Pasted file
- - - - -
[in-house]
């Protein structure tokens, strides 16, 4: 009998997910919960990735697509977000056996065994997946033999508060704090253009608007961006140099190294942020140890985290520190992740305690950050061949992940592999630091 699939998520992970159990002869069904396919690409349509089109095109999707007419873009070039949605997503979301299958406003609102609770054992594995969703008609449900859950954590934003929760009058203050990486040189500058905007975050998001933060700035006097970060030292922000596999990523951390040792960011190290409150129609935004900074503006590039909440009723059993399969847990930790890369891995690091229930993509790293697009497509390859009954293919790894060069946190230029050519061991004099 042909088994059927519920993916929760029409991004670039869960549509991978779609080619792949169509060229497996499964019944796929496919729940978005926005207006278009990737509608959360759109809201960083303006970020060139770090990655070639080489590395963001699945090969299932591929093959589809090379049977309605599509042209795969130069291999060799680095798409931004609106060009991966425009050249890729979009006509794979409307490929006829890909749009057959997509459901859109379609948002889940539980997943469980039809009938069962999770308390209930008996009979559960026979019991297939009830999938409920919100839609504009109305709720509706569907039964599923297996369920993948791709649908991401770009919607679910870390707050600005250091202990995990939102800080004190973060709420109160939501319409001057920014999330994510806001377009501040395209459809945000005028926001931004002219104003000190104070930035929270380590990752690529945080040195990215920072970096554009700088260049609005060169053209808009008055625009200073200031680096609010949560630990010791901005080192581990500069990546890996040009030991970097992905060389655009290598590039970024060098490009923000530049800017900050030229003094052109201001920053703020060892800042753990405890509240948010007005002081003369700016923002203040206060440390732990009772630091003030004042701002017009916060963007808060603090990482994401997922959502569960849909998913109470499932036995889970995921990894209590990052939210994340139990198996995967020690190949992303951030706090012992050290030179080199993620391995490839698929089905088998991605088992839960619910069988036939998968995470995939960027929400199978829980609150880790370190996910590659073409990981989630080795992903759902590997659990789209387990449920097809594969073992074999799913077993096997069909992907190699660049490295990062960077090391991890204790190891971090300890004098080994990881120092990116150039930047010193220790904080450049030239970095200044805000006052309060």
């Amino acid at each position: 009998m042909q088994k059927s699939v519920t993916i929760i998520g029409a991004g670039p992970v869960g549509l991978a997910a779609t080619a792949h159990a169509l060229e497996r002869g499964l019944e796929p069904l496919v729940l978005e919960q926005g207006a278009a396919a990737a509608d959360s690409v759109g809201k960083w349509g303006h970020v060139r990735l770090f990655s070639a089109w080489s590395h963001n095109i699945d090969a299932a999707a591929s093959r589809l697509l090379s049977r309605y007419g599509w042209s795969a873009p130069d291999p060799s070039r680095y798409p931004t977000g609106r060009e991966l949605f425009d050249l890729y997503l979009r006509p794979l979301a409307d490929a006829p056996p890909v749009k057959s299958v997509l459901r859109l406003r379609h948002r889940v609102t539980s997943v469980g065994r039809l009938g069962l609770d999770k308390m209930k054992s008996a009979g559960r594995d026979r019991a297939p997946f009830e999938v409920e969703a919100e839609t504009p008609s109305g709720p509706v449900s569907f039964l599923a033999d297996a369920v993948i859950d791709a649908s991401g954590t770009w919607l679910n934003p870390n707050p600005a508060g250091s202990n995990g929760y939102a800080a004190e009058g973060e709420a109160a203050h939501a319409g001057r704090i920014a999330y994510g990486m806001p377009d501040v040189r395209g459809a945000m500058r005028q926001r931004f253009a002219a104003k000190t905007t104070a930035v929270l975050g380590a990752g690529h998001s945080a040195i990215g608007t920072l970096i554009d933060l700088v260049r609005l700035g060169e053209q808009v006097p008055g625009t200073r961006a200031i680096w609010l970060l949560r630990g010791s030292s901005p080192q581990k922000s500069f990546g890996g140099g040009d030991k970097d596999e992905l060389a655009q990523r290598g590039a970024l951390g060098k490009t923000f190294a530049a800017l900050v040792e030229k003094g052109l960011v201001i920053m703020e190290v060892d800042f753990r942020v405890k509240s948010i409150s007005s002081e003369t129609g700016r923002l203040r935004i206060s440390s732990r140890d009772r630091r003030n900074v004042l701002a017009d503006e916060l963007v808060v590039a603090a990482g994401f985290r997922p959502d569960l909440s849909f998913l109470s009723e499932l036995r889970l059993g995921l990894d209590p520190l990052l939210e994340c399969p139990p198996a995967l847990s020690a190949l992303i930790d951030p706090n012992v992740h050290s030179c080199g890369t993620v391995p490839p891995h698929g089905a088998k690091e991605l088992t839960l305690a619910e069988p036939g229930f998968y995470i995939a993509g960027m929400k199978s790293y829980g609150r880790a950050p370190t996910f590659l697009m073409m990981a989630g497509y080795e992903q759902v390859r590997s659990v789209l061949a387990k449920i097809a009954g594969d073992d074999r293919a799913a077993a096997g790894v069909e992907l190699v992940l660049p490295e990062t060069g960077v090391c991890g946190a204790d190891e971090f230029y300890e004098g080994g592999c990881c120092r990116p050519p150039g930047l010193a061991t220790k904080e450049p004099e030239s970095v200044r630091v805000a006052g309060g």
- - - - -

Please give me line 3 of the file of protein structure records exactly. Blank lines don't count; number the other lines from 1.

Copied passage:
């Amino acid at each position: 009998m042909q088994k059927s699939v519920t993916i929760i998520g029409a991004g670039p992970v869960g549509l991978a997910a779609t080619a792949h159990a169509l060229e497996r002869g499964l019944e796929p069904l496919v729940l978005e919960q926005g207006a278009a396919a990737a509608d959360s690409v759109g809201k960083w349509g303006h970020v060139r990735l770090f990655s070639a089109w080489s590395h963001n095109i699945d090969a299932a999707a591929s093959r589809l697509l090379s049977r309605y007419g599509w042209s795969a873009p130069d291999p060799s070039r680095y798409p931004t977000g609106r060009e991966l949605f425009d050249l890729y997503l979009r006509p794979l979301a409307d490929a006829p056996p890909v749009k057959s299958v997509l459901r859109l406003r379609h948002r889940v609102t539980s997943v469980g065994r039809l009938g069962l609770d999770k308390m209930k054992s008996a009979g559960r594995d026979r019991a297939p997946f009830e999938v409920e969703a919100e839609t504009p008609s109305g709720p509706v449900s569907f039964l599923a033999d297996a369920v993948i859950d791709a649908s991401g954590t770009w919607l679910n934003p870390n707050p600005a508060g250091s202990n995990g929760y939102a800080a004190e009058g973060e709420a109160a203050h939501a319409g001057r704090i920014a999330y994510g990486m806001p377009d501040v040189r395209g459809a945000m500058r005028q926001r931004f253009a002219a104003k000190t905007t104070a930035v929270l975050g380590a990752g690529h998001s945080a040195i990215g608007t920072l970096i554009d933060l700088v260049r609005l700035g060169e053209q808009v006097p008055g625009t200073r961006a200031i680096w609010l970060l949560r630990g010791s030292s901005p080192q581990k922000s500069f990546g890996g140099g040009d030991k970097d596999e992905l060389a655009q990523r290598g590039a970024l951390g060098k490009t923000f190294a530049a800017l900050v040792e030229k003094g052109l960011v201001i920053m703020e190290v060892d800042f753990r942020v405890k509240s948010i409150s007005s002081e003369t129609g700016r923002l203040r935004i206060s440390s732990r140890d009772r630091r003030n900074v004042l701002a017009d503006e916060l963007v808060v590039a603090a990482g994401f985290r997922p959502d569960l909440s849909f998913l109470s009723e499932l036995r889970l059993g995921l990894d209590p520190l990052l939210e994340c399969p139990p198996a995967l847990s020690a190949l992303i930790d951030p706090n012992v992740h050290s030179c080199g890369t993620v391995p490839p891995h698929g089905a088998k690091e991605l088992t839960l305690a619910e069988p036939g229930f998968y995470i995939a993509g960027m929400k199978s790293y829980g609150r880790a950050p370190t996910f590659l697009m073409m990981a989630g497509y080795e992903q759902v390859r590997s659990v789209l061949a387990k449920i097809a009954g594969d073992d074999r293919a799913a077993a096997g790894v069909e992907l190699v992940l660049p490295e990062t060069g960077v090391c991890g946190a204790d190891e971090f230029y300890e004098g080994g592999c990881c120092r990116p050519p150039g930047l010193a061991t220790k904080e450049p004099e030239s970095v200044r630091v805000a006052g309060g």